How to find the gamma function for a fermion vacuum energy calculation?

In summary, the conversation discusses the method of calculating the vacuum energy of a fermion using the Lagrangian and expanding it around the classical field. The next step is to find the gamma function, but the formula for it does not match the equation. The conversation also mentions the method used in Peskin and Schroder P374, where they use a scalable field Lagrangian and get the Klein Gordon operator instead of the Dirac operator. The conversation ends with the question of how to find the gamma function for this scenario.
  • #1
The black vegetable
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0
TL;DR Summary
I am trying to calculate one loop contribution to the vacuum energy from a fermion.
Following the method by Peskin and Shroesder 11.4 Trying to calculate the vacuum energy of a fermion. If my method is correct so far the next step is to find gamma function , the formula I have for gamma fuctions doesn't match this equation. Can anyone help with the next step?
Starting with the Lagrangian $$ L=i \bar{\Psi} \partial / \Psi-m_{e} \bar{\Psi} \Psi-\lambda \Psi \bar{\Psi} \phi $$Expanding about the classical field

$$ \Psi_{c l}+\zeta \quad \bar{\Psi}=\bar{\Psi}_{c l}+\bar{\zeta} \quad \phi \rightarrow \phi_{c l}+\rho $$

The only terms quadratic with with ##\zeta\bar{\zeta}##

$$\bar{\zeta}i \gamma^{\mu} \partial_{\mu} \zeta-m_{e} \bar{\zeta} \zeta-\lambda \bar{\zeta} \zeta\left(\phi_{c l}+\rho\right)$$When comparing this to the formula for the effective action this coincides with

$$ \left[-\frac{\delta^{2} L_{1}}{\delta\bar{\Psi}(x) \delta\Psi(y)}\right]=i \gamma^{\mu} \partial_{\mu}-m_{e}-\lambda\left(\phi_{c l}+\rho\right)=i \gamma^{\mu} \partial_{\mu}-M_{e} $$

In Peskin and Schroder P374 they are doing this with a scalable field Lagrangian, where they get the Klein Gordon operator instead of the dirac operator. If I follow the method the next stage is to find the Gamma function for


$$\operatorname{Tr} \log \left(\gamma^{\mu} \partial_{\mu}+m\right)=\sum_{p} \log \left(\gamma^{\mu} p_{\mu}+m\right)$$

Where after a wicks rotation they get something similar to this but for a scaler field.

$$=V T \int \frac{d^{4} p}{(2 \pi)^{4}} \log \left(\gamma^{\mu} p_{\mu}+m\right)=V T \frac{\partial}{\partial a} \int \frac{d^{4} p}{(2 \pi)^{4}} \frac{1}{\left(\gamma^{\mu} p_{\mu}+m\right)^{a}}|_{a=0}$$

How do I find the gamma function for this, it doesn't fit my equation?

Many thanks for your time
 
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  • #2
To answer my own question, I think it turns out to be the same as the scaler field loop but with the opposite sign ,Klein Gordon equation is just Dirac Equation squared, So just replace it with the square root Klein Gordon equation, then because it's log bring the exponent (1/2) in front and proceed as you would with Dim reg scaler field.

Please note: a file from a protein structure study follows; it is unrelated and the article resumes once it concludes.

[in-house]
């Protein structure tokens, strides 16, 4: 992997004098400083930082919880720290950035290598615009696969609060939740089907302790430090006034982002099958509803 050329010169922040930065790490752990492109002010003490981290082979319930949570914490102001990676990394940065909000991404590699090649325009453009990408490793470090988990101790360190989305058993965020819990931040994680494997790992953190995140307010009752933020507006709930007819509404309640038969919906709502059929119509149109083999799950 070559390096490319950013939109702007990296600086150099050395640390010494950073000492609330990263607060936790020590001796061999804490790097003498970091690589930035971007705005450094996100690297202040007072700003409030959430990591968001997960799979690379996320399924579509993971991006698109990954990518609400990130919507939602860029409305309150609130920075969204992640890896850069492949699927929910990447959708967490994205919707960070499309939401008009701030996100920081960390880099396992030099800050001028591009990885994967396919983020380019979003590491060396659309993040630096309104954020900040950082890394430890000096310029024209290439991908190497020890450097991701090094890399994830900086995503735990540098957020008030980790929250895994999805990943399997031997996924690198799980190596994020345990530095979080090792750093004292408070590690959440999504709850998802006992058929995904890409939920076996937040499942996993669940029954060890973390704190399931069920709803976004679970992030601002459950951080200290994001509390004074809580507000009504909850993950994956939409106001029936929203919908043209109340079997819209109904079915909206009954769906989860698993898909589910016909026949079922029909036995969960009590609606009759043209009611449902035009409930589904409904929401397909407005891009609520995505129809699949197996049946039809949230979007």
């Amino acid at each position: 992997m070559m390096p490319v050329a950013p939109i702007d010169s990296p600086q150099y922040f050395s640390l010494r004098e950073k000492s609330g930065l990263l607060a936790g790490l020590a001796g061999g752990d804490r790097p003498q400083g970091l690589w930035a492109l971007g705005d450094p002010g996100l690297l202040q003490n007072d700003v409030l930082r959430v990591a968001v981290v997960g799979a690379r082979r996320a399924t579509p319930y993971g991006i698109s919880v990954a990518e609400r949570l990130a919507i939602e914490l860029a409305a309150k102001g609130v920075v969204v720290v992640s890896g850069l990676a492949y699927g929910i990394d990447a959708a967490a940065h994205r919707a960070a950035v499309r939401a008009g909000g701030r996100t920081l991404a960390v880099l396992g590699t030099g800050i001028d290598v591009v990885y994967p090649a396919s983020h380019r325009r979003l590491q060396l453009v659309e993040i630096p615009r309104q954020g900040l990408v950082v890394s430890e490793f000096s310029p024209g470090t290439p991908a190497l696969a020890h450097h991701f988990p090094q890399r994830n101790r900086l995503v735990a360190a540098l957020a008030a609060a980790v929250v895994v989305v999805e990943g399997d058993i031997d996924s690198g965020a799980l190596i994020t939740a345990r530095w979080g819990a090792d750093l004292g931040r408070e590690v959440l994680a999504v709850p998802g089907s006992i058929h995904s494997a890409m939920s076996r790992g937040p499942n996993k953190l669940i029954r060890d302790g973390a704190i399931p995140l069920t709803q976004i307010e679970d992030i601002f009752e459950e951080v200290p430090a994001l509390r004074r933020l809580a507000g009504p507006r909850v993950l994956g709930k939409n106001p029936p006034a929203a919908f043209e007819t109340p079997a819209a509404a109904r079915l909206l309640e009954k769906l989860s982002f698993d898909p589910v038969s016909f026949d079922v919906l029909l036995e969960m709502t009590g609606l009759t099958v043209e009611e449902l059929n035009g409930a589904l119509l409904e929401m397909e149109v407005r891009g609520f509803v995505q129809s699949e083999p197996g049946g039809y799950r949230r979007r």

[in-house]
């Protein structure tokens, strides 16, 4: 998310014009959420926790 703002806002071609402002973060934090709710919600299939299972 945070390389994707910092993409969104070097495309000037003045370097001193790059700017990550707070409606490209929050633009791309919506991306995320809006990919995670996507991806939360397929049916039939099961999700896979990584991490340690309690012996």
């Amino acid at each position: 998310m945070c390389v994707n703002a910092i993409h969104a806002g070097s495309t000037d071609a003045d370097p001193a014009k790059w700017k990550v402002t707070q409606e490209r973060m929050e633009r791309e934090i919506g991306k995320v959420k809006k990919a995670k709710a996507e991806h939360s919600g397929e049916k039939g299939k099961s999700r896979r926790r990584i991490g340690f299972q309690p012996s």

Related to How to find the gamma function for a fermion vacuum energy calculation?

1. What is a 1 loop Fermion Vacuum energy?

The 1 loop Fermion Vacuum energy is a concept in quantum field theory that describes the energy of the vacuum state in a system of fermions. It takes into account the effects of virtual particles, which constantly pop in and out of existence in the vacuum, and their contribution to the overall energy of the system.

2. How is the 1 loop Fermion Vacuum energy calculated?

The 1 loop Fermion Vacuum energy is calculated using perturbation theory, which involves breaking down the energy into smaller, more manageable calculations. These calculations take into account the interactions between the fermions and the virtual particles in the vacuum state.

3. What is the significance of the 1 loop Fermion Vacuum energy in physics?

The 1 loop Fermion Vacuum energy is significant because it helps us understand the behavior of quantum systems, particularly in relation to the vacuum state. It also has implications for the cosmological constant and the overall energy density of the universe.

4. How does the 1 loop Fermion Vacuum energy differ from other types of vacuum energy?

The 1 loop Fermion Vacuum energy differs from other types of vacuum energy, such as the Casimir effect or the vacuum energy predicted by the Standard Model, because it takes into account the effects of virtual particles and their interactions with fermions. This makes it a more accurate and comprehensive calculation of the energy of the vacuum state.

5. What are the potential applications of the 1 loop Fermion Vacuum energy?

The 1 loop Fermion Vacuum energy has potential applications in quantum field theory, cosmology, and particle physics. It can help us better understand the behavior of quantum systems and the properties of the universe, and may also have implications for the development of new technologies based on quantum principles.

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